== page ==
Pressure washers are wonderful tools, aren’t they? Reducing the cleaning time by half with twice the cleaning prowess, their importance is severely underrated.
The main function that pressure washers carry out is that they propel pressurized water onto the surface you’re projecting at. The speed and intensity penetrate the layers of dirt and grime that have accumulated at the said surface, which makes it easier to clean them off.
If you’ve wondered, at any stage, how pressure washers operate, then you’re in the right place. In this segment, our main goal is to acquaint you with how exactly a pressure washer works.
Parts of a pressure washer
Contrary to popular opinions, pressure washers aren’t that complicated. To put it simply, it’s a fusion of an electrical motor with a water pump. When working in conjunction, these two come together to create unparalleled cleaning and wash up.
On face value, the pressure washer has a source of water, such as a sink. It then reroutes the water in its internal machinery, and then lets it out in a pressurized manner.
To better understand how that happens, we must first discuss the major components of a pressure washer.
This is where the magic starts.
The water inlet is the source of the water for the washer. The water inlet, in its absolute essence, is a pipe that connects the washer to a source, such as a sink.
To keep your machinery safe, the water inlet also has a filter in it. This filter ensures that dirt particles and other components aren’t sucked into the machinery.
Other than clogging, this can actually cause structural damage because these things will be sent out with high velocities on propulsion.
As the name implies, the motor is the mechanism by which the pressure washer operates.
Smaller models are often electrical based and are optimal for indoor use. These models are often a simple plug and play and aren’t too complex to handle.
For bigger heavy-duty models, the motor is often gas based. Similar to lawnmowers, these models technically work on the same energy input.
Gas based motors also produce more noise which is why they are better suited for outdoor works. Additionally, if you work in a region where dealing with electrical wires might be hazardous, then gas motors are your best bet.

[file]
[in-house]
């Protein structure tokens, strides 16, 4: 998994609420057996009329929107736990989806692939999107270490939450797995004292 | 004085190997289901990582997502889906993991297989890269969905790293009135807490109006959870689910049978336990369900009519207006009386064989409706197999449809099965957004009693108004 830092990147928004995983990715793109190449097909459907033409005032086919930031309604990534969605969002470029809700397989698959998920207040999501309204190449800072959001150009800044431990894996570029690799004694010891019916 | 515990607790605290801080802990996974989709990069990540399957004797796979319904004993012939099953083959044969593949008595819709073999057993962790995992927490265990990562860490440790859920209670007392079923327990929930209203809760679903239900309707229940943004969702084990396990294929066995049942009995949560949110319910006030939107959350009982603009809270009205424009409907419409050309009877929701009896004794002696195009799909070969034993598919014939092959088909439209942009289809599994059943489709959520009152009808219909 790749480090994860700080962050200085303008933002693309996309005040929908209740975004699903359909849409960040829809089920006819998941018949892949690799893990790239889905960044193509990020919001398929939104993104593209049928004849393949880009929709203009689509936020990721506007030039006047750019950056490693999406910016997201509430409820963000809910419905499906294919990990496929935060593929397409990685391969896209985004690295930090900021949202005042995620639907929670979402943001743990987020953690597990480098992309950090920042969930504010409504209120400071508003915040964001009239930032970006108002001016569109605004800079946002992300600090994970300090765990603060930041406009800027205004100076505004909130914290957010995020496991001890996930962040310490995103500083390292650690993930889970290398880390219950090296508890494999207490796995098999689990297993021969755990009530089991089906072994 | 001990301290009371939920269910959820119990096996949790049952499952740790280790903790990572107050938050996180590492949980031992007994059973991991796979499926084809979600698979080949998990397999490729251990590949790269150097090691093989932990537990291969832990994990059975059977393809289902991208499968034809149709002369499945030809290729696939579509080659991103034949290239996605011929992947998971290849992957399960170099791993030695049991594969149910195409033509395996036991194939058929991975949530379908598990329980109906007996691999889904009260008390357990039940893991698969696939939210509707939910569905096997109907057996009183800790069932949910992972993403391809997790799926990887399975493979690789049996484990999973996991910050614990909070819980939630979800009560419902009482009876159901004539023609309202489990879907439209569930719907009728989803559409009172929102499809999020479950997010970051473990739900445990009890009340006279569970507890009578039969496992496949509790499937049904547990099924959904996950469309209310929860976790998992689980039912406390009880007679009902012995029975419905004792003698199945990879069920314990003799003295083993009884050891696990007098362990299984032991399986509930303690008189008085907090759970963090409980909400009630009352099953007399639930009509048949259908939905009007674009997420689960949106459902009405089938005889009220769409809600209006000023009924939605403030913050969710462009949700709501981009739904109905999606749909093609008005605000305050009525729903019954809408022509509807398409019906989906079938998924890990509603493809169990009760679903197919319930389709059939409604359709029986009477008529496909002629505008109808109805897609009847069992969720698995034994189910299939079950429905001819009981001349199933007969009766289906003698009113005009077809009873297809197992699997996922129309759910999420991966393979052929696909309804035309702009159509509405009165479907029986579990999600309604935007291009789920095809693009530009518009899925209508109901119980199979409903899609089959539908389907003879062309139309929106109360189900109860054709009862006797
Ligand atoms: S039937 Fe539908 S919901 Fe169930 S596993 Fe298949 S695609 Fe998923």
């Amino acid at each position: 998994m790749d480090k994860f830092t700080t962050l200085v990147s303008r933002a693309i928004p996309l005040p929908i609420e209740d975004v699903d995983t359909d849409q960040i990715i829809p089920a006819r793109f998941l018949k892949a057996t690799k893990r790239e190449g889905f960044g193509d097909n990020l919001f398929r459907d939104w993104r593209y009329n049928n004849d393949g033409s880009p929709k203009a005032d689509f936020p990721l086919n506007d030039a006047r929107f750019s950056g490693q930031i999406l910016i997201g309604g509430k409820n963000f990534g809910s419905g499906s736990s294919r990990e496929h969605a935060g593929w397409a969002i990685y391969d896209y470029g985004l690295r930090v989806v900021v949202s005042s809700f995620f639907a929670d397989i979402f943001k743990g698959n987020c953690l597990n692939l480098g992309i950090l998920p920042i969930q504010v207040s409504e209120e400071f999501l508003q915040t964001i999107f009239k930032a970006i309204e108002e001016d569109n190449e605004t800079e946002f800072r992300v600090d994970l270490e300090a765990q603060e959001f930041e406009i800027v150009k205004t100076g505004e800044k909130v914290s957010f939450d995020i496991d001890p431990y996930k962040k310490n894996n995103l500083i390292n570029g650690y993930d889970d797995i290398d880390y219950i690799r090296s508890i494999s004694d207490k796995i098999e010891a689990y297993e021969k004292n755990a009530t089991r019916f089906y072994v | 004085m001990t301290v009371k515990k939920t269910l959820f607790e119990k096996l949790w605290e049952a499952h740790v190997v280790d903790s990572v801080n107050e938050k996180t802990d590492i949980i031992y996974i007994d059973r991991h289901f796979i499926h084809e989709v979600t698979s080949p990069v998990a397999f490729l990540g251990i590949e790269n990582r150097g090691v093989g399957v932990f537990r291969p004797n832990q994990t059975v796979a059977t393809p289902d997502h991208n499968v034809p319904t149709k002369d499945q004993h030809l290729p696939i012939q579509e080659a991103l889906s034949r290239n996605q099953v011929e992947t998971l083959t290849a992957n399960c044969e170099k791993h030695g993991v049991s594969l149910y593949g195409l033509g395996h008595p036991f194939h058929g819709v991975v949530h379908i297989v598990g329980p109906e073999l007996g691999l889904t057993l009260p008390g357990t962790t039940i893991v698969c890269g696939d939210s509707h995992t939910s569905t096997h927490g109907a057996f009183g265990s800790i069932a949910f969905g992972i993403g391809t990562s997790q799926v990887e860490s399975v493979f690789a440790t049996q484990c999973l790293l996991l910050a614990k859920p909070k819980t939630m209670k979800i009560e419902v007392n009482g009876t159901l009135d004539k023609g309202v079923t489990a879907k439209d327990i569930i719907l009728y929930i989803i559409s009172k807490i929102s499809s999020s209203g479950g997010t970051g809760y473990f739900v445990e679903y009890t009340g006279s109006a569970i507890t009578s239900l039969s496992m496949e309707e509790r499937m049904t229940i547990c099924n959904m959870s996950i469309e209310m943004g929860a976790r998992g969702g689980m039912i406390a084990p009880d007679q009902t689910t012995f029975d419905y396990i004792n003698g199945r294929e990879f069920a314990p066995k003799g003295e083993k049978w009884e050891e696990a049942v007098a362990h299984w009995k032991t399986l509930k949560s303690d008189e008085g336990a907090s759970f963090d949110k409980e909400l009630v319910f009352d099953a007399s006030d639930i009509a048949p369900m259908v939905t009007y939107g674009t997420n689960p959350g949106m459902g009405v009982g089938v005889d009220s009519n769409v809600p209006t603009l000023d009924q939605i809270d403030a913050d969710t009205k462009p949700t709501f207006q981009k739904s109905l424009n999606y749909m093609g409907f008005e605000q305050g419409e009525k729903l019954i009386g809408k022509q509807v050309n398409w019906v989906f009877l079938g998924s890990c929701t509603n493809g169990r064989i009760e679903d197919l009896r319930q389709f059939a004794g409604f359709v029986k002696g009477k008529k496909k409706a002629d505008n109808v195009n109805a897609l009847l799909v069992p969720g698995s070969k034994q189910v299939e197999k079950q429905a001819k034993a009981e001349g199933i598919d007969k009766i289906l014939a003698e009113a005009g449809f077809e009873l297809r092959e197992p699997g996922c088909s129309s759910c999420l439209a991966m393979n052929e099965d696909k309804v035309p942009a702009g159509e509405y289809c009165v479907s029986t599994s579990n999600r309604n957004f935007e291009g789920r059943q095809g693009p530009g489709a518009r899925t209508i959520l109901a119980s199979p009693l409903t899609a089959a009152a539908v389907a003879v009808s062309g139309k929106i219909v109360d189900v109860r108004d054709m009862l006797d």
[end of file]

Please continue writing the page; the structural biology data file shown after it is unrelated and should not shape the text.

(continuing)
High pressure hose
A high pressure hose is the pipe that is connected to the washer at one end, and to a cleaning attachment on the other end. The latter is, obviously, of your own choosing.
Generally speaking, normal pipes cannot withstand the high amount of pressure that is generated by washers. Hence, to make sure that the hose doesn’t give up on you, it is made from high-density plastic.
To reinforce its structural integrity, it has wire mesh embedded into it as well.
A rule of thumb to always follow is that the high-pressure hose you use should always be of a higher rating than the model you’re dealing with. This is to prevent any damage or hose breakdown.
To make the mathematics easier, a hose should be about thrice as capable as the motor.
If we’re speaking in analogies, then the water pump is the main driving force, the heart of the operation.
The water pump is driven by the motor that you’re working with. When the pump is pulled in a particular way, it sucks in water from the source. When the pump is pulled in the opposite direction, the water is let out in a highly pressurized jet.
Water pumps are mainly designed to handle a good flow of water. This is normally around 1 to 2 gallons per minute.
Cleaning attachments are more like a privilege as opposed to a necessity. This feature is entirely dependent on you, and can vary from individual to individual.
There is a wide array of options to choose from when it comes to attachments. Common options include a trigger gun or a rotating brush.
The former is driven by a trigger; you press the trigger and the water will flow out. The latter is pretty self-explanatory and is pretty good for cleaning out flat surfaces.
RCDs, also known as Residual Current Devices, are ground fault circuit breakers that are often present in most pressure washers.
It’s common knowledge that electricity and water don’t mix well. To keep the user safe at all times and under the worst of circumstances, RCDs are often present in a pressure washer. They take over if there is even the slightest chance of an electrical fault.
Putting it all together
Now that we’ve built the essential machinery and the fundamentals behind a pressure washer, it’s time to put it all together and see what we can work with.
After taking care of the setup and making the relevant connections, you turn the motor on.
There are two containers which hold water and detergent simultaneously. When the faucet pulls in water, it is momentarily kept in this container.
An electrical/gas motor, meanwhile, will power up the washer.
In the washer, the detergent and the water (that has been pulled) are mixed together thoroughly to make a solution. In most washers, the temperature is maintained between 50 to 70 degrees.
When the pump is pulled, water is propelled out in a high pressurized jet. In most cases, the pressure can often damage fragile objects, which is why it’s always advised to be careful around them.
To make the effects more apparent, the nozzles are often quite small. These increase the pressure flow even more.
A great thing to keep in mind is that utilizing this machinery will save you a lot of water in the long run.
It’s fair to say that pressure washers are a blessing, especially if you want to work smarter, not harder. Now that you’ve understood the basics, it’s high time you set out and get the best model for yourself!